- Psychological Issues
NIMH has been at the forefront of AIDS research since the beginning of the epidemic and has been the focal point for developing research knowledge essential for understanding and preventing the disease. The AIDS epidemic is a public health emergency that requires a coordinated and interdisciplinary Federal response. Mobilizing the best scientific minds in both neurological and behavioral research, NIMH continues to play a pivotal role in this Nation’s overall effort by developing new ways to understand, treat, and prevent the spread of HIV.
NIMH prevention research efforts target particularly vulnerable groups who are at higher risk for both HIV and co-occurring medical conditions that are mediated by health behaviors. AIDS represents a significant public health problem among the seriously mentally ill that requires an integrated behavioral and medical response. Prevention studies provide such an integrated behavioral and medical response by developing effective behavioral interventions to improve the overall health status of people with mental disorders.
An NIMH Snapshot
The National Institute of mental health (NIMH) is one of 25 components of the National Institutes of Health (NIH), the Government’s principal biomedical and behavioral research agency. NIMH is part of the U.S. Department of Health and Human Services. The actual total fiscal year 1999 NIMH budget was $859 million.
To reduce the burden of mental illness through research on mind, brain, and behavior.
How Does the Institute Carry Out Its Mission?
Furthermore, HIV/AIDS constitutes an infectious disease epidemic, and the faster the cause, prevention and treatment are established, the faster the epidemic will end.
In 1997, the NIH convened a Consensus Development Conference of distinguished scientists to evaluate NIMH research-based scientific information on behavioral interventions to reduce risk for HIV/AIDS. The conferees, representing a wide range of scientific disciplines, concluded that these interventions “are effective for reducing behavioral risk for HIV/AIDS and must be widely disseminated.”
Because the number of new infections exceeds the number of deaths due to AIDS each year both in the U.S. and worldwide, the annual number of deaths due to AIDS is expected to increase for many years before peaking.
Effective AIDS vaccines are not expected for another decade, and designing a service delivery system will take additional time. Until vaccine-based prevention becomes a reality, behaviorally based prevention strategies remain the only effective means to slow or reverse the epidemic.
As soon as science established that HIV is transmitted by specific behaviors, it became clear that behavioral expertise would play a critical role in the development of knowledge and strategies leading to effective programs against its spread.
As part of the overall NIH AIDS research effort, Congress, through the Public Health Service Act, authorized the NIMH AIDS research program in 1983. In that year, the Department of Health and Human Services (HHS) declared the epidemic as the nation’s foremost health priority. The HHS Assistant Secretary for Health directed NIMH to develop a research program to assist in preventing the further spread of the disease by identifying successful approaches to reducing risk-enhancing behavior.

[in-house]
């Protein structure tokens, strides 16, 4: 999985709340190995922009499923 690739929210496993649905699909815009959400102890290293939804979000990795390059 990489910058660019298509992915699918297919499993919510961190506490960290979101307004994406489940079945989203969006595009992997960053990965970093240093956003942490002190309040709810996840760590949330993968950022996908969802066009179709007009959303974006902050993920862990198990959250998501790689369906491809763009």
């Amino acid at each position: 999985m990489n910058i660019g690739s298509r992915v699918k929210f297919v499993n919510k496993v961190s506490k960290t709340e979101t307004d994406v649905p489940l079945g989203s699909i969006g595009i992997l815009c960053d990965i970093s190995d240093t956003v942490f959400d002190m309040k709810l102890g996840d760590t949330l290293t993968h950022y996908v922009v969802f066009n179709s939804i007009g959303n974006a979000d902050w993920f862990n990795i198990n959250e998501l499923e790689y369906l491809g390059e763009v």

Congress established the National Institutes of Health (NIH) Office of AIDS Research (OAR) in 1988, to coordinate biomedical and behavioral AIDS research at the NIH and with other governmental agencies. The four leading Institutes that support AIDS research at NIH — the National Institute of Allergy and Infectious Diseases, the National Cancer Institute, the National Institute on Drug abuse and the NIMH — are active participants in the OAR Advisory Committee.
The Center for Mental Health Research on AIDS (CMHRA) within the NIMH, supports research activities related to the primary and secondary prevention of AIDS and the neurobehavioral illnesses that develop as a result of HIV infection.
CMHRA’s research is organized into the following program areas:
HIV/STD Prevention and Translational Research Strategies to Reduce HIV Transmission
Objectives for basic and applied behavioral research include:
Initiatives supported under this program include:
Recently, the National Security Council warned that the expanding HIV/AIDS epidemic presents a security risk to the United States. AIDS kills people in the prime of their lives who are essential to the economic development and security of their countries. At present, slowing HIV transmission is the only viable approach to decelerate the widespread worsening human and economic devastation.
NIMH has initiated a two-arm randomized, community-level trial, which will be conducted in five countries — China, India, Peru, Russia, and Uganda. This will be the first international test of a community-level prevention program — Popular Opinion Leader — based on the theory of diffusion of innovations utilizing community Popular Opinion Leaders (C-POLS). This intervention engages C-POLS to serve as behavior change agents to friends and neighbors in their community. The intervention is expected to strengthen norms about safer sexual behavior and encourage risk reduction among at-risk populations.
The collaborating institutions conducting this trial are: (1) University of California at Los Angeles and Chinese Academy of Preventive Medicine in Beijing, China; (2) The Johns Hopkins University and YRG Centre for AIDS for Research and Education in Chennai, India; (3) Cayetano Heredia University and University of California at San Francisco working in Lima, Peru; (4) Medical College of Wisconsin and St. Petersburg State University and Biomedical Center in Petersburg, Russia; and (5) Columbia University and Makerere University in Rakai, Uganda.